In short, the court not only marginalized Sean in his daughter’s life, not only sends her to daycare instead of Dadcare, its orders ensure that he’s the worst father he can be, little but a babysitter. To his daughter, Dad’s no fun to be with because, unknown to her, he’s been rendered financially incapable of being more.
And all so that she can spend her days in the care of strangers.
It’s worth mentioning that Sean’s arrangement is the precise template some people consider the ideal. We often read people like Anne-Marie Slaughter inveighing against the inequality of the sexes. They give lip service to equality, but when they get down to cases, invariably argue for government-subsidized daycare.
That has a superficial appeal. After all, if we really want mothers to do paid work, shouldn’t we provide them with easy-to-access daycare?
My answer is “not until fathers gain equality in family courts.” That’s because as surely as we make daycare easily available, every dad will be instantly converted into Sean. They’ll still be kicked to the curb as they are now, but, instead of little Andy or Jenny being cared for mostly by Mom, they’ll be at daycare, with Mom there only after work. And Dad will be at home, just like Sean is. The red herring of daycare is actually a bid to replace fathers with daycare and, in the process, cut them ever further out of their children’s lives. As such, it’s a policy suggestion to be resisted at all costs.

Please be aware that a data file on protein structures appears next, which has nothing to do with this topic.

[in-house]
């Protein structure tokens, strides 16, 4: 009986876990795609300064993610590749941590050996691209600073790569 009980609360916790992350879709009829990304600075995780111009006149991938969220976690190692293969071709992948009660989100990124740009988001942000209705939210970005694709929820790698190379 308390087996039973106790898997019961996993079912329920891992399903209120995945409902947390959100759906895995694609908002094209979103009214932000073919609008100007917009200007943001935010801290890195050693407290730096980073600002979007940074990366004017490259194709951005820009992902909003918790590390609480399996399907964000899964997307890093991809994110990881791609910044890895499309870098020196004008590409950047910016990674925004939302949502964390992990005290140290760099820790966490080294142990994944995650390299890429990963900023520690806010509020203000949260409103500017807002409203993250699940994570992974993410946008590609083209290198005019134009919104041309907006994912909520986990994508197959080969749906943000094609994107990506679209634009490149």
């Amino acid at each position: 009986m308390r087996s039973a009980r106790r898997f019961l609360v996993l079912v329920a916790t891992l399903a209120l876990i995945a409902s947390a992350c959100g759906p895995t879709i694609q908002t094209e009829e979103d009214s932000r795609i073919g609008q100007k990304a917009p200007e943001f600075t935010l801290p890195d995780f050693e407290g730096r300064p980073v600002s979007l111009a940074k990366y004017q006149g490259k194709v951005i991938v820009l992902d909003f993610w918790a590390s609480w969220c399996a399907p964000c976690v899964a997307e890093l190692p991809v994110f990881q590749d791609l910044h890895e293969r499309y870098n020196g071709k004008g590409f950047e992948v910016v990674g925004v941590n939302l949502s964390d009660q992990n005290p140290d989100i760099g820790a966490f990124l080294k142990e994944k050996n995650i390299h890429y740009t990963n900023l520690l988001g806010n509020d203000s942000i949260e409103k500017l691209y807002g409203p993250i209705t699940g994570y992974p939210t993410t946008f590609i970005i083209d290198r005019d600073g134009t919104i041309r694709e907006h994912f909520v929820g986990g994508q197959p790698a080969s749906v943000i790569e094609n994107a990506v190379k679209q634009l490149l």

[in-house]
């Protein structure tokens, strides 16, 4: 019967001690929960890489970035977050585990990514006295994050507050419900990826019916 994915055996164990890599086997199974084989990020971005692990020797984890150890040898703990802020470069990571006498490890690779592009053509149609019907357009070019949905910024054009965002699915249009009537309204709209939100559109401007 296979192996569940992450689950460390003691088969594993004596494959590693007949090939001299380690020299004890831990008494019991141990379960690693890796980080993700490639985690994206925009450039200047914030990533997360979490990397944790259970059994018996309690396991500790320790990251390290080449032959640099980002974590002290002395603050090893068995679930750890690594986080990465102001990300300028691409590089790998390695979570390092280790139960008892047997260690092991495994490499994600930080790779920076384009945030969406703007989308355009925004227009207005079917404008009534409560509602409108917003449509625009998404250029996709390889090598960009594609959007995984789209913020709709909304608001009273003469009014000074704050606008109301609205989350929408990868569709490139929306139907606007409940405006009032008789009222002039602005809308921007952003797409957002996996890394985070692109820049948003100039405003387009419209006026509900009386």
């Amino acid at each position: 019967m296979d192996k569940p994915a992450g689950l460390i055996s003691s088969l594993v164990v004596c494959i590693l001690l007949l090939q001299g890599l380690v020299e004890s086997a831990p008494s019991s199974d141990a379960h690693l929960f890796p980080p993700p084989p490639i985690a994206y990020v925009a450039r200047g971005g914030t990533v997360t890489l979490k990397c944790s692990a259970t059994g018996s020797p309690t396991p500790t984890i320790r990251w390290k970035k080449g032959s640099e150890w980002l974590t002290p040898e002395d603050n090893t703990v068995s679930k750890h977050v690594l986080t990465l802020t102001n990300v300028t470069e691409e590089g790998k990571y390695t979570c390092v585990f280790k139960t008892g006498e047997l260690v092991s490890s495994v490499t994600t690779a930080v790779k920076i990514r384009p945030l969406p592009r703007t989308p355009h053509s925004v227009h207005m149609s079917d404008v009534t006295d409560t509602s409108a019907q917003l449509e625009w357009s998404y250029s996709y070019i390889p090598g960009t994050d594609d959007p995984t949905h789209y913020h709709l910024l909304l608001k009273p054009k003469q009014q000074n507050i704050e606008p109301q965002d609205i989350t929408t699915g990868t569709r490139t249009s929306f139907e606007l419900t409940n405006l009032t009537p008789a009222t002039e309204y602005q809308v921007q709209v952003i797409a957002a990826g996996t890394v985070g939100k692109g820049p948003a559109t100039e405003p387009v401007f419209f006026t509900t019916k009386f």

Just ask Sean.